Throughout this period Grande never stopped soaring to new heights. Then came Dangerous Woman. The album was an exploration of something sexier and more suggestive. Grande was no longer the innocent girl from Victorious. She was a woman coming into her own.
The album’s accompanying photos expressed this. Here Ariana kept her now-famous high ponytail. This suggested youth and playfulness. She also opted for a latex bunny mask.
The mask drew inspiration from New York photographer Helmut Newton’s famous 1975 photograph of model Elsa Peretti. Newton’s work embodied a mixture of sex, subdued elegance, and luxury. Grande’s new black and white images suggested likewise. Here Grande and photographer Matt Barnes fused her good girl persona with the more mature side explored on Dangerous Woman’s songs.
A Dangerous Woman promotional GIF.
Ariana Grande Challenges Systemic Sexism
Dangerous Woman was a step above Grande’s previous albums. Stepping into her own, she projected an attitude of untouchable femininity. Some critics labeled her as ‘Selling out’ referencing the idea that “sex sells”. However, by this period of her career, Grande had become well versed in dealing with the sexism prevalent in the music industry. She was casually responding with shrugs.
One example is this. In 2015, a Power106FM radio host famously asked Grande “If you could use your phone or makeup one last time, which one would you pick?” the reply Grande gave him was well deserved. “Is this seriously,” she shot back, “what you think girls have trouble choosing between?”
In a 2019 Vogue interview, Grande revealed that while she is vocal in calling out sexism, she does not take negative comments to heart. “I like having my funny character that I play, that feels like this exaggerated version of myself,” she confided. “It protects me. But also, I love disrupting it for the sake of my fans and making clear that I’m a person. That’s something I enjoy fighting for.”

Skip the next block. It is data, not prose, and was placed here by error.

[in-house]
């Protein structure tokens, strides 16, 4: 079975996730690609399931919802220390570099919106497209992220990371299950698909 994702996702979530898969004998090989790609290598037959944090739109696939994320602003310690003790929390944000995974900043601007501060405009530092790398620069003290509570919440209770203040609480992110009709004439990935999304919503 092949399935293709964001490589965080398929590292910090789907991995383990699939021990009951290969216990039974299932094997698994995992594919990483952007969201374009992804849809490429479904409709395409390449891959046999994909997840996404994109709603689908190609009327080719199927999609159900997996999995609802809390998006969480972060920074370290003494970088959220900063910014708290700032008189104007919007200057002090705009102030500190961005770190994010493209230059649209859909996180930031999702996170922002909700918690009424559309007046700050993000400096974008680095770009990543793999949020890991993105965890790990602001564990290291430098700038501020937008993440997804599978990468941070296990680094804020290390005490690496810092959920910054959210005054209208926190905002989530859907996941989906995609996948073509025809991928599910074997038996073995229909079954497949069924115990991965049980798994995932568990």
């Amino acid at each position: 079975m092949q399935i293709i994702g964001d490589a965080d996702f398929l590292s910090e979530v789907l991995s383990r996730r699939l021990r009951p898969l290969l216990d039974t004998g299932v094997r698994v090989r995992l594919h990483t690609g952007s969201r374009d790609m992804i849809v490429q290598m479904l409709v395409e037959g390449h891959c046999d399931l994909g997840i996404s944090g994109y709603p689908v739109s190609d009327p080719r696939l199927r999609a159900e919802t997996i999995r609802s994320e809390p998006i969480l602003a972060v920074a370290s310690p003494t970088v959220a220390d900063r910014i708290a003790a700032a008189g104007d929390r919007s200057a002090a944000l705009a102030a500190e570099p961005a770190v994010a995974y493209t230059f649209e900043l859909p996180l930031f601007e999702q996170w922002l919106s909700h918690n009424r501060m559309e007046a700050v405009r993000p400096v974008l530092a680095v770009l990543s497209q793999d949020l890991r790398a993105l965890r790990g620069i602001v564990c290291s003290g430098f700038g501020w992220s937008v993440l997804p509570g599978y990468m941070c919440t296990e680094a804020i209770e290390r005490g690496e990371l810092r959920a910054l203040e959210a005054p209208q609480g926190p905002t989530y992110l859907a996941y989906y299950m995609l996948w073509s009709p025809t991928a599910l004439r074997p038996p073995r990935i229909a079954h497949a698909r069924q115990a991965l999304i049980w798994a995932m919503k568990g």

Grande poses for Dangerous Woman promotional photo.
Dangerous Woman Empowered Fans
Sentiments like these are found throughout Dangerous Woman. The album is filled with the snappy expressions of a 22-year-old exploring her sexual and intimate identity while flipping off the male gaze. The album’s mature nature is conscious and direct. Grande is giving a step-by-step manual on how she became to be a dangerous woman while showing her listeners how to do the same.
Grande poses for Dangerous Woman promotional photo.
Ariana Grande’s Dangerous Woman Turns 5
In one sense, Dangerous Woman can be viewed as a quintessential Pop and R&B album for the masses. But Grande made it much more than that. Dangerous Woman is infused with an honest and explorative concept of sexual liberation. What is more, it a stepping stone to Ariana Grande’s celebrated albums Sweetener, Thank U, Next, and Positions. All have influenced generations of women with powerful statements of their own. They would not exist, however, without the foundation of Dangerous Woman. Ariana Grande’s Dangerous Woman set the tone not only for her own work but altered the trajectory of pop for the years which followed. Today, Dangerous Woman is still as influential and important as it was five years ago.
Ariana Grande as photographed by Matt Barnes.